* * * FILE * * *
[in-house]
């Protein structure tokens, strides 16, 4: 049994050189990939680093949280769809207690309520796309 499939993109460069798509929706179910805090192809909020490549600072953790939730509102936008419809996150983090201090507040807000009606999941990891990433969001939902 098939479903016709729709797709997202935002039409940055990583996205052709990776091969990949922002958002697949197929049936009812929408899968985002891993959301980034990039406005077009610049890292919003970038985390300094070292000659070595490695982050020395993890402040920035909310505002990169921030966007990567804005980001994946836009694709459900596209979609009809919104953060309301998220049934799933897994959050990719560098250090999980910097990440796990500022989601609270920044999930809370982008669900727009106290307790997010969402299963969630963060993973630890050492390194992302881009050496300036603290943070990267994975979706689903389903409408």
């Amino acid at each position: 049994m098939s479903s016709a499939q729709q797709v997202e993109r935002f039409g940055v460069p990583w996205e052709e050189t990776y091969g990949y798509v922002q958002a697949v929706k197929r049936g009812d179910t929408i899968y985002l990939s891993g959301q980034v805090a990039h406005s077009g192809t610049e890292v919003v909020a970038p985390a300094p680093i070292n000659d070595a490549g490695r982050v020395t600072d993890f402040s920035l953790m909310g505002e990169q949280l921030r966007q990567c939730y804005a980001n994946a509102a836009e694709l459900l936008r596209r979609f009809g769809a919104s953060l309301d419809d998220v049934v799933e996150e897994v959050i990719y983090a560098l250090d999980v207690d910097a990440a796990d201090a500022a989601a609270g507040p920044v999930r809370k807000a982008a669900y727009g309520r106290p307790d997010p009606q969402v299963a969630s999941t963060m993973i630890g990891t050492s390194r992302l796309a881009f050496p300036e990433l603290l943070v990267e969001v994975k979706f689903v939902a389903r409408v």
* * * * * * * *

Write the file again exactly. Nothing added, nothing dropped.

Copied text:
[in-house]
């Protein structure tokens, strides 16, 4: 049994050189990939680093949280769809207690309520796309 499939993109460069798509929706179910805090192809909020490549600072953790939730509102936008419809996150983090201090507040807000009606999941990891990433969001939902 098939479903016709729709797709997202935002039409940055990583996205052709990776091969990949922002958002697949197929049936009812929408899968985002891993959301980034990039406005077009610049890292919003970038985390300094070292000659070595490695982050020395993890402040920035909310505002990169921030966007990567804005980001994946836009694709459900596209979609009809919104953060309301998220049934799933897994959050990719560098250090999980910097990440796990500022989601609270920044999930809370982008669900727009106290307790997010969402299963969630963060993973630890050492390194992302881009050496300036603290943070990267994975979706689903389903409408």
């Amino acid at each position: 049994m098939s479903s016709a499939q729709q797709v997202e993109r935002f039409g940055v460069p990583w996205e052709e050189t990776y091969g990949y798509v922002q958002a697949v929706k197929r049936g009812d179910t929408i899968y985002l990939s891993g959301q980034v805090a990039h406005s077009g192809t610049e890292v919003v909020a970038p985390a300094p680093i070292n000659d070595a490549g490695r982050v020395t600072d993890f402040s920035l953790m909310g505002e990169q949280l921030r966007q990567c939730y804005a980001n994946a509102a836009e694709l459900l936008r596209r979609f009809g769809a919104s953060l309301d419809d998220v049934v799933e996150e897994v959050i990719y983090a560098l250090d999980v207690d910097a990440a796990d201090a500022a989601a609270g507040p920044v999930r809370k807000a982008a669900y727009g309520r106290p307790d997010p009606q969402v299963a969630s999941t963060m993973i630890g990891t050492s390194r992302l796309a881009f050496p300036e990433l603290l943070v990267e969001v994975k979706f689903v939902a389903r409408v």